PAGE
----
Is This the Least Safe Baby Car Seat Ever? (1969 Sears Catalog)

So I’m bopping along, looking through 40-year-old Sears catalogs, as I am wont to do, when something catches my eye. No, not hideous fashion or vintage toys, although I certainly find plenty of that. I’m talking about a something altogether different.

Tucked away on page 543 of the 1969 Fall/Winter catalog is an item that you might miss if you focused on the rather, um, interesting vintage baby car seats. See if you can find what I’m think of on this “Travel Time” page…

Sears 1969 Fall/Winter Catalog - Baby Car Seat Travel Platform

Did you see it? Nope, not the car seats. It’s item #6, listed as the “Steel Travel Platform,” and it is a lovely relic from the golden age of Mid-Century Baby Travel.


Sears 1969 Fall/Winter Catalog - Baby Car Seat Travel Platform

Now, I know what some of my older readers may be thinking — “We had that when I was a kid somehow I survived!” Well yeah, but people survived without seat belts too, it doesn’t mean not having them was a good thing.

Basically this platform is a sheet of steel with a foam pad that you plop a kid on for a nice drive to Grandma’s. No buckles, no straps, just junior on the open range in the back of a General Motors land boat. Awesome.

For a larger version of the catalog page and more goodness from the Fall/Winter ’69 catalog, go to this place.

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  • spinetingler

    My parents had one in the back of the Dodge Dart that my baby sister slept in on trips around town. In my memory it was smaller than the one pictured, since I also needed space to roam around unbuckled in the back seat (usually I was on the floor).

  • AmyVandersliceFuchs

    OK. What if it’s not ACTUALLY for babies to play on while the car is moving? Yes, they show a baby on it, but in the description, it says it’s for luggage. Maybe they are showing the baby in the ad to show the size in comparison? Maybe they’re thinking you could change the baby while on a trip, or let the baby move around or nap while the car is stopped? It’s not even in the baby seat section.

  • Me

    LOL My mom just mentioned how her dad ‘invented’ seats like those out of wood for his kids in the 1950s & 60s. Plus, I swear I vaguely remember traveling in the backseat of my parents 1970s Comet to Florida in 1978 & Starfire on the OH turnpike in 1979 or so as a 2-4 yr old…and having the entire backseat free to roam around in, car seat free (before my siblings came along). Definitely those were the days of naively living dangerously. smh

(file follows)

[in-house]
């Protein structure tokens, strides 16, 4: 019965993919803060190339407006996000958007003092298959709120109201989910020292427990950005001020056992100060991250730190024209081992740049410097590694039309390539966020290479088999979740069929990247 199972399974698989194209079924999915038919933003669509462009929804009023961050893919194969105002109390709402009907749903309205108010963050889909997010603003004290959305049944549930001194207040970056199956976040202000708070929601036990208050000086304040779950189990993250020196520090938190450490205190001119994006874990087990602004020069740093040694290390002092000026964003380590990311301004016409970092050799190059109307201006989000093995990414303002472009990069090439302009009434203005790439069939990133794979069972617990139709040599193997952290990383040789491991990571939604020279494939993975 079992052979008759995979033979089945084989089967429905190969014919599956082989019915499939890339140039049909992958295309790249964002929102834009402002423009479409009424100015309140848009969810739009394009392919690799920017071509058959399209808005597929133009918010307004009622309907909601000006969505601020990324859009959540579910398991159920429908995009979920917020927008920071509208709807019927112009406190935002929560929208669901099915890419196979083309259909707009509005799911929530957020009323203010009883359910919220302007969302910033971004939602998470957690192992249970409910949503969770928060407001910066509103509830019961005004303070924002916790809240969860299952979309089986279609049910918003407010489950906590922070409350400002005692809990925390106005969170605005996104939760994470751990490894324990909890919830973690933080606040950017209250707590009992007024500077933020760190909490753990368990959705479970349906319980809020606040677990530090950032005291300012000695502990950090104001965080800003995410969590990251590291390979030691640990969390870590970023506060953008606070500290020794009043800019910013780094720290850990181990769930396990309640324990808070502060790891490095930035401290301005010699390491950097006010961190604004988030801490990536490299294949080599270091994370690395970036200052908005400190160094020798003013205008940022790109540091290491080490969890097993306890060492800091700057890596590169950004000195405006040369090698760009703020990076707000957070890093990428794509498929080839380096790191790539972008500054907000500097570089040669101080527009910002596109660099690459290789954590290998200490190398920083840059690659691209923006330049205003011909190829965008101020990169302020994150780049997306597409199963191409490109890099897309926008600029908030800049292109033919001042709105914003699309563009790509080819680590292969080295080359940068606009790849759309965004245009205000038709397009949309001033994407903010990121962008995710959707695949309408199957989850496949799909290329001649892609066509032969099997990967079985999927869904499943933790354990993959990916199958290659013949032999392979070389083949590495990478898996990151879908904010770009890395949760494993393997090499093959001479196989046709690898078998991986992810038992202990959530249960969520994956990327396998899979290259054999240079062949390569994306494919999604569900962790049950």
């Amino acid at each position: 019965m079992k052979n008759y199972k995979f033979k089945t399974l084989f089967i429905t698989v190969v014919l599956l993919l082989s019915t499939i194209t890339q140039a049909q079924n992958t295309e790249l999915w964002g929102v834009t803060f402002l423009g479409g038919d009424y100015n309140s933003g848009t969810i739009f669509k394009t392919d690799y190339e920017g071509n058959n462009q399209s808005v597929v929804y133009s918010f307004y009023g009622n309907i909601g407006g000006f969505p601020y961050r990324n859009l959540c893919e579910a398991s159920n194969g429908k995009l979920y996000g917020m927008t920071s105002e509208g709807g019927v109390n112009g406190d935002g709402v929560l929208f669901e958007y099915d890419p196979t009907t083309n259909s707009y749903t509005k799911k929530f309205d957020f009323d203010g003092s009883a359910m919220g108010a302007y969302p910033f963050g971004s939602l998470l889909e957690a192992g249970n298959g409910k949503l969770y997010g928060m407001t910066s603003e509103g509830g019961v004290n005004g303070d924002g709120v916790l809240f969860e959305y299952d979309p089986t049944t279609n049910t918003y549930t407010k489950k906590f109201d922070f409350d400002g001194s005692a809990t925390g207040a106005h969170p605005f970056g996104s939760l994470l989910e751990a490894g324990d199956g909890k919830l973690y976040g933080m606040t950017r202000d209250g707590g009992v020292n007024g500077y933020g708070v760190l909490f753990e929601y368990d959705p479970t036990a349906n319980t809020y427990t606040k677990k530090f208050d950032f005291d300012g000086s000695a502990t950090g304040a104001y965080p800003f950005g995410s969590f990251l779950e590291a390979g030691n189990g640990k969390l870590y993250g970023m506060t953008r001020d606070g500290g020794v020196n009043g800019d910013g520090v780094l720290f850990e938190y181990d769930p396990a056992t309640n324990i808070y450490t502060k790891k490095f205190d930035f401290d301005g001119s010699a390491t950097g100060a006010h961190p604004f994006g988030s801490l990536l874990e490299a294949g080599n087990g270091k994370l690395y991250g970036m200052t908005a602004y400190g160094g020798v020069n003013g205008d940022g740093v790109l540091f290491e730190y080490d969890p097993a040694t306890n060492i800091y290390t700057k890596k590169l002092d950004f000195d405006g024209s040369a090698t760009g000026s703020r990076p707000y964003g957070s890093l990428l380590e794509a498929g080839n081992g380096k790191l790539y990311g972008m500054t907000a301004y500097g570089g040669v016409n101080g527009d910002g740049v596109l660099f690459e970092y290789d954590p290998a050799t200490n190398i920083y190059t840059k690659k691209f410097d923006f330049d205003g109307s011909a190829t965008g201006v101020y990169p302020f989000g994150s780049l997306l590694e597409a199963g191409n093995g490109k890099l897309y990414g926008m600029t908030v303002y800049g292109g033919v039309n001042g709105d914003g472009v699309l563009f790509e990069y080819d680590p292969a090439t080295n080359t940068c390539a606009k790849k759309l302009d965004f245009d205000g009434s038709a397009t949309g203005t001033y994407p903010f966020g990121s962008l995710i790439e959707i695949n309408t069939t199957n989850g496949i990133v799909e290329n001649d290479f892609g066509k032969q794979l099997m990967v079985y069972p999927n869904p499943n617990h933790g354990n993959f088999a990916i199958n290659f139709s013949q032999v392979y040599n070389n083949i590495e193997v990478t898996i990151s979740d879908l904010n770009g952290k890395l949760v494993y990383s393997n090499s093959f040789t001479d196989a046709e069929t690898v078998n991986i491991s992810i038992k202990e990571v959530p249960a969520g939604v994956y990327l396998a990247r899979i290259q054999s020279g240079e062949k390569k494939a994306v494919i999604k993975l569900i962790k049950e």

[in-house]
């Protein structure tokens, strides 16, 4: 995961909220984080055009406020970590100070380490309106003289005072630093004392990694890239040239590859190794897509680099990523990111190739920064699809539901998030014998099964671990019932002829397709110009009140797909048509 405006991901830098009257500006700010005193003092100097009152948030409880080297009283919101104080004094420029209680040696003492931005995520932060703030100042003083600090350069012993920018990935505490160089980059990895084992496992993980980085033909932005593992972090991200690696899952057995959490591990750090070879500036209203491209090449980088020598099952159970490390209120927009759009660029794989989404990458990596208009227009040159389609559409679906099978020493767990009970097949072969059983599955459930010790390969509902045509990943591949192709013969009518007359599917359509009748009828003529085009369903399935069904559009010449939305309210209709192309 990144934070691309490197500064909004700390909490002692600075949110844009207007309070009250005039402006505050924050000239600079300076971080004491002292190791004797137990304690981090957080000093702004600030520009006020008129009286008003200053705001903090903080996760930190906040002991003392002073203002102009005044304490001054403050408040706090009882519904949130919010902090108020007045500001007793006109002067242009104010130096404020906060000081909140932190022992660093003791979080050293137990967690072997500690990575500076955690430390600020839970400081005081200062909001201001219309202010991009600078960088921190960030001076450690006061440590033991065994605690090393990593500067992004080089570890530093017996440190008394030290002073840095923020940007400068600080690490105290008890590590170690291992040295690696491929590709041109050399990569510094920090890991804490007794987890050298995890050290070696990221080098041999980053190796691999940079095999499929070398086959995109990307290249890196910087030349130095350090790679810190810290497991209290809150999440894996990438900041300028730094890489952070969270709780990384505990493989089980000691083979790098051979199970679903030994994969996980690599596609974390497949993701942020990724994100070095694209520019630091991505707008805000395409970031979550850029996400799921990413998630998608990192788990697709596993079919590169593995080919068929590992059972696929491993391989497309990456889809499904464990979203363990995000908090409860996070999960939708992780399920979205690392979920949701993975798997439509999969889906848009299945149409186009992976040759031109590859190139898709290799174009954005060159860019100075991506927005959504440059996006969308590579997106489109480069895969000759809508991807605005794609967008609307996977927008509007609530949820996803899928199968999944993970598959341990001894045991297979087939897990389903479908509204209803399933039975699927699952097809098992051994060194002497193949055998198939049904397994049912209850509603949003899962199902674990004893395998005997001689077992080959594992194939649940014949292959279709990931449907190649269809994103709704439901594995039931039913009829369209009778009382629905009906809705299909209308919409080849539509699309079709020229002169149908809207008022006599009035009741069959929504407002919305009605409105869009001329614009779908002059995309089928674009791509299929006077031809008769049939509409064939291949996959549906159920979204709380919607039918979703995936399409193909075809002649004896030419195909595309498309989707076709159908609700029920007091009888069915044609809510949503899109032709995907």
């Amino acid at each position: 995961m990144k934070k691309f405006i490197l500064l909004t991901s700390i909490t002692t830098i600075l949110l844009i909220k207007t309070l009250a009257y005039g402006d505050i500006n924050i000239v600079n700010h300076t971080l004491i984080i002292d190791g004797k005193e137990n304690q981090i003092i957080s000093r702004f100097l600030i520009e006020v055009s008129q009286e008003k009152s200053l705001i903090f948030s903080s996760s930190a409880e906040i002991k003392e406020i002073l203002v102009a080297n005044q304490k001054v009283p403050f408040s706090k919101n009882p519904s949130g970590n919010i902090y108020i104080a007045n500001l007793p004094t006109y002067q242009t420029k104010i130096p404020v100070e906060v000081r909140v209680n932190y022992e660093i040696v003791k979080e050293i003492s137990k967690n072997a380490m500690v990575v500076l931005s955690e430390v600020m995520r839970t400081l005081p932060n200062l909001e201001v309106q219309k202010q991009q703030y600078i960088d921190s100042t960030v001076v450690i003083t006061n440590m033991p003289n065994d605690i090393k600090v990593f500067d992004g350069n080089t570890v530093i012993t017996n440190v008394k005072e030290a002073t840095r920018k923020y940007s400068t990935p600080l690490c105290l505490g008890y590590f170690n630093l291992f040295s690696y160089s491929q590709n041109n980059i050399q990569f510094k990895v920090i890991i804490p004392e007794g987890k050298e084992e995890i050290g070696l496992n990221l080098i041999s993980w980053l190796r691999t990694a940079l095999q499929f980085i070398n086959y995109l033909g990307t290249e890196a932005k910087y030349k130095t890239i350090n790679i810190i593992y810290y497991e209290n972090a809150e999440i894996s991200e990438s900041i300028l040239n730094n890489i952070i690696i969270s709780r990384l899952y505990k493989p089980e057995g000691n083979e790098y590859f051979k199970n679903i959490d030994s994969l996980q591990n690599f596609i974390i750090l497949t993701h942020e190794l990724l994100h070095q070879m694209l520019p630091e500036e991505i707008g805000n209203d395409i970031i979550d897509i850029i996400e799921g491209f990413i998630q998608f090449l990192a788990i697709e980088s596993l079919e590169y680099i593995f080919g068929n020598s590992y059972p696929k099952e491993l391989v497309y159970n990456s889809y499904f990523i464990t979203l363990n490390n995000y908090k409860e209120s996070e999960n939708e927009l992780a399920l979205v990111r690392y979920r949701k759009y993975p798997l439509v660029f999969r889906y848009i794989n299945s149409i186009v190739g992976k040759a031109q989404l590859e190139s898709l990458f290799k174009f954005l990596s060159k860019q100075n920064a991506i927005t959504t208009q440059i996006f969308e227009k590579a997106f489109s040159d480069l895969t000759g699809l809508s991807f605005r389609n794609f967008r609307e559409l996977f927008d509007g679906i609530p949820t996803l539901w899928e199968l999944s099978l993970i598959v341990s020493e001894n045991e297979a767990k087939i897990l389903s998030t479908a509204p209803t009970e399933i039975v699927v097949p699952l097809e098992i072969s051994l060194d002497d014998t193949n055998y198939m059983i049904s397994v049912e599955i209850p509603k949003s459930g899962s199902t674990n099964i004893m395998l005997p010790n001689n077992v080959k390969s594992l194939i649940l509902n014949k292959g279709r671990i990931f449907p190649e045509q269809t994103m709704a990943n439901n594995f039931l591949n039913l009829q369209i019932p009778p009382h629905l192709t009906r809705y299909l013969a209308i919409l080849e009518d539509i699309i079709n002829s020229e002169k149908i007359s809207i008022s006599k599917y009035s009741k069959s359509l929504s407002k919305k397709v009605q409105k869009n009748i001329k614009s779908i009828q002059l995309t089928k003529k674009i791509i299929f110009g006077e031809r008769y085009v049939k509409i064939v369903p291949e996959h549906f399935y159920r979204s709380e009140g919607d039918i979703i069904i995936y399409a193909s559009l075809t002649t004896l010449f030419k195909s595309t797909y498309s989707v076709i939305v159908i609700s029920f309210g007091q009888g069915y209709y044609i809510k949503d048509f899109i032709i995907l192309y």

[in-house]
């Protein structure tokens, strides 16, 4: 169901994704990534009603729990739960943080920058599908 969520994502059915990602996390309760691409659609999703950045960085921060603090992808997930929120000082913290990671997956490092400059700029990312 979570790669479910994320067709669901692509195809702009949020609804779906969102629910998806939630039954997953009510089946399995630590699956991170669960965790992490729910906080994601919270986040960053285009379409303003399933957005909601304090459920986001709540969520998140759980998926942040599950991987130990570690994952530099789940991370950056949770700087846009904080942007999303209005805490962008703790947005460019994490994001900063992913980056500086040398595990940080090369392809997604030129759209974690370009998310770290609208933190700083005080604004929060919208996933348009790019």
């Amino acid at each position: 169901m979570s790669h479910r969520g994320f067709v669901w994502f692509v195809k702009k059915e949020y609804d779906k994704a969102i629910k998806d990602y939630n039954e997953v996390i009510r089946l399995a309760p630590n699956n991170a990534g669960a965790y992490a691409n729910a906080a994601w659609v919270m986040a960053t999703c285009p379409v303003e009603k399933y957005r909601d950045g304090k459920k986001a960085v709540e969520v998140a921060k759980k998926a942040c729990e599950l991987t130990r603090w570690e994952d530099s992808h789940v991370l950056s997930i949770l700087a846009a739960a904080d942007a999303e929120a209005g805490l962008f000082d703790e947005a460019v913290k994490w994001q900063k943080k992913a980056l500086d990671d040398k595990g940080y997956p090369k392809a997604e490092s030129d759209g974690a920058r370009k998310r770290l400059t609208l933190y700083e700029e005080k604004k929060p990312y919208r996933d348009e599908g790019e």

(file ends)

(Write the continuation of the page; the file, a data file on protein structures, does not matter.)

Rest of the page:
• Sabrina Smith

      I read the article and I also had fond flashbacks of long rides in my parents Starfire hatchback…which was basically a built-in “travel platform”!
      I found one for sale in Florida and nowhere in the description does it read death trap! Maybe the spare tire can double as a built in car seat for my kids if I buy it, LOL!

      • Me

        LOL Exactly! And if you fold the backseat down (like I swear I convinced my parents to do for at least part of a 200+ mile trip across the OH turnpike) you really have a lot of room to crawl around, play, & stare out the back window at the traffic behind you (especially as a small 3 or 4 yr old). lol. smh

        • Sabrina Smith

          Thanks for the nostalgia! Glad we survived!

        • Joseph Dugal

          That looks like the greatest way to travel!

  • Lady Anne

    We had a car seat similar to item #2, although not quite as sturdy, for our two daughters. It hooked over the seat back, but we had a two door car, so the passenger seat folded forward. I nearly tossed my eldest though the windshield the first time I used it.

    We brought our kids home from the hospital in a cardboard box. The hospital had folded cardboard bassinets marked with the child’s name on one end and the mother’s room number on the other. These cartons would be placed on utility carts to bring the infants around at feeding times, and then given to the parents to take the little tyke home. They fit nicely on the back seat of the car. I kept mine on the sofa and used it as a downstairs bassinet to save running up and down the stairs during the day.

  • My sister was born in 65, and I definitely remember her riding in something similar (though smaller) in the middle of the back seat of the Dart.

  • I was born in ’67 and adopted in the summer of ’68, and my parents brought me home in what they described as a plastic molded seat with a buckle so I didn’t slide out. No strap cushioning, no 6 point safety harness. And every kid rode in the back of the family station wagon by just, you know, sitting there. And we survived!